Tag Archives: research

The 1911 Central League, game-by-game

This is a first view on something we’ve had in the cooker for a while.  The statistical history of minor league baseball is erratically documented. Official averages published by leagues themselves were incomplete (when published at all), and even when published were not always particularly accurate. For at least the last four decades, researchers have attempted to fill the gap by compiling league summaries and averages from newspaper accounts and other sources.

Both official and researcher-compiled averages share the same problem: they’re completely undocumented. Newspaper boxscores are themselves not always that reliable or complete; compiling any set of averages from them is necessarily going to involve editorial judgment. Further, as Retrosheet has well-documented, even in Major League Baseball, discrepancies are the rule rather than the exception when looking at historical data.

We have been developing a method for carrying out historical minor league research with a focus on transparency and reproducibility.  We’ve piloted this on several leagues, including having worked our way through the 1911 Central League, and we’re now ready to share some preliminary results on our methodology.

First, we’ve developed an efficient method for capturing boxscore data. Here is a sample of the first few days from the 1911 Central League season, captured from Sporting Life. The key idea is to capture the text of the boxscore in a format that is as close to the original as possible. Further, these files are raw: we capture all data – names, statistics, etc. – as given in the source.

Then, we have a set of scripts which parse these files, and then do all of the matching up of player and umpire names and any data cleaning.  From that, we can then output any number of potentially useful reports.  For example, here is our summary report, which includes a standings analysis, games by position for all players, and then player day-by-days.  This gives a great overview of the season’s evolution. We can also export data into other formats, such as CSV game logs, team performance logs, and player logs.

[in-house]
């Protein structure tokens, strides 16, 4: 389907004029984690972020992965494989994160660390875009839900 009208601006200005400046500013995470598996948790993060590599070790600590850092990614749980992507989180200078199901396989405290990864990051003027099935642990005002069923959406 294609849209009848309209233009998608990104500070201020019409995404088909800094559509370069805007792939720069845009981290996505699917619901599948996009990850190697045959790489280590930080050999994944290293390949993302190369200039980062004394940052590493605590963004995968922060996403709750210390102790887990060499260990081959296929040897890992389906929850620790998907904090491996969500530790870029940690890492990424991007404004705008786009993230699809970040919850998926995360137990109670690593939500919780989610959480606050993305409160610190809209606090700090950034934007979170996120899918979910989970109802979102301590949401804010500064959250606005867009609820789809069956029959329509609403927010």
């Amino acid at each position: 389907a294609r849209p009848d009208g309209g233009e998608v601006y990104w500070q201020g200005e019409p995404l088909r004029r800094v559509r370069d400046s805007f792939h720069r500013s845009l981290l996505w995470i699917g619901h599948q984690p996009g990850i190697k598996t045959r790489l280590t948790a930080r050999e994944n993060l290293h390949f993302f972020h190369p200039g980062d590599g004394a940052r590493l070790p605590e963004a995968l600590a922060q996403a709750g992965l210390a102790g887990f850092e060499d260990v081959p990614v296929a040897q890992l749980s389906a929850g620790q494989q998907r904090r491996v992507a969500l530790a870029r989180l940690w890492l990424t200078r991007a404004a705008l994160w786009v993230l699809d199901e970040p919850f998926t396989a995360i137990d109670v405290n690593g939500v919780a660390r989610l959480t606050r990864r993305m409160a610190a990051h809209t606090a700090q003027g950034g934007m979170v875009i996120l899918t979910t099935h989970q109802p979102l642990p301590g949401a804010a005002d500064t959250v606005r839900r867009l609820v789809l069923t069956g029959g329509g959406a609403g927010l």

An important point is that the process of producing the report and logs linked here is completely scripted. For example, when a team used two or more pitchers, it was often customary to list hits allowed and innings pitched by all but one of the pitchers, as the balance can be inferred. The script does carry out this inference, but the separation between capturing the original data as-is and the script which does the calculation allows us to know where a particular datum came from. Similarly, if a correction is made to a boxscore, we can separate which data are from the source, and which are editorial judgments.

This is something we’ll continue to develop over the coming months as part of a larger methodology for systematically documenting the statistical history of baseball. In the interests of supporting transparency and reproducibility, we’ll be making available our files (both the raw data input and the processing scripts) under open-source licenses. Watch this blog (and our Facebook and Twitter feeds) for updates.